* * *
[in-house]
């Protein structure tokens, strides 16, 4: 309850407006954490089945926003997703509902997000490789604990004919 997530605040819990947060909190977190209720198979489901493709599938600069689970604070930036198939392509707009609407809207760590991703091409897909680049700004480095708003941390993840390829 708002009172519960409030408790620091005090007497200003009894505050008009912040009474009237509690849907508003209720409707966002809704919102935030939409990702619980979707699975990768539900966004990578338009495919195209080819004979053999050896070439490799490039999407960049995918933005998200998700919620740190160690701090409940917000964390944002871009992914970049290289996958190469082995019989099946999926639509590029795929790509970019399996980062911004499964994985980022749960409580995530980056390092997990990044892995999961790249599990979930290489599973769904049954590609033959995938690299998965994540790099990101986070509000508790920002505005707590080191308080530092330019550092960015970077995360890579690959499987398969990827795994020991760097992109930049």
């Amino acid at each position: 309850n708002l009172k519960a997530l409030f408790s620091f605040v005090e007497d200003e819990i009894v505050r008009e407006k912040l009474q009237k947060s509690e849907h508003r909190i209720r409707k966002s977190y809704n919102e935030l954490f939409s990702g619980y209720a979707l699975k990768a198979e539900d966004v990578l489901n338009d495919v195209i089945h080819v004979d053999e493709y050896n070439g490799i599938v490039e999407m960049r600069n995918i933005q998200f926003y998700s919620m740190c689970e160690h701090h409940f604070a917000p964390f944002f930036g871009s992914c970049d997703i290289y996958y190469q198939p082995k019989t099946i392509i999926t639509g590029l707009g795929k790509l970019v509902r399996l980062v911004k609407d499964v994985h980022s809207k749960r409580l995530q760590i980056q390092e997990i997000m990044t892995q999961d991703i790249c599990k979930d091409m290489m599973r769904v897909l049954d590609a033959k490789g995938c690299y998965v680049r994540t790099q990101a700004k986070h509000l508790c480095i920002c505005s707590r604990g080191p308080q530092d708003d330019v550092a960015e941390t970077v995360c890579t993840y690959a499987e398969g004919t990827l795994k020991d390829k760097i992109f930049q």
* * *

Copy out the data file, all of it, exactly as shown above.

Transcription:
[in-house]
């Protein structure tokens, strides 16, 4: 309850407006954490089945926003997703509902997000490789604990004919 997530605040819990947060909190977190209720198979489901493709599938600069689970604070930036198939392509707009609407809207760590991703091409897909680049700004480095708003941390993840390829 708002009172519960409030408790620091005090007497200003009894505050008009912040009474009237509690849907508003209720409707966002809704919102935030939409990702619980979707699975990768539900966004990578338009495919195209080819004979053999050896070439490799490039999407960049995918933005998200998700919620740190160690701090409940917000964390944002871009992914970049290289996958190469082995019989099946999926639509590029795929790509970019399996980062911004499964994985980022749960409580995530980056390092997990990044892995999961790249599990979930290489599973769904049954590609033959995938690299998965994540790099990101986070509000508790920002505005707590080191308080530092330019550092960015970077995360890579690959499987398969990827795994020991760097992109930049």
């Amino acid at each position: 309850n708002l009172k519960a997530l409030f408790s620091f605040v005090e007497d200003e819990i009894v505050r008009e407006k912040l009474q009237k947060s509690e849907h508003r909190i209720r409707k966002s977190y809704n919102e935030l954490f939409s990702g619980y209720a979707l699975k990768a198979e539900d966004v990578l489901n338009d495919v195209i089945h080819v004979d053999e493709y050896n070439g490799i599938v490039e999407m960049r600069n995918i933005q998200f926003y998700s919620m740190c689970e160690h701090h409940f604070a917000p964390f944002f930036g871009s992914c970049d997703i290289y996958y190469q198939p082995k019989t099946i392509i999926t639509g590029l707009g795929k790509l970019v509902r399996l980062v911004k609407d499964v994985h980022s809207k749960r409580l995530q760590i980056q390092e997990i997000m990044t892995q999961d991703i790249c599990k979930d091409m290489m599973r769904v897909l049954d590609a033959k490789g995938c690299y998965v680049r994540t790099q990101a700004k986070h509000l508790c480095i920002c505005s707590r604990g080191p308080q530092d708003d330019v550092a960015e941390t970077v995360c890579t993840y690959a499987e398969g004919t990827l795994k020991d390829k760097i992109f930049q």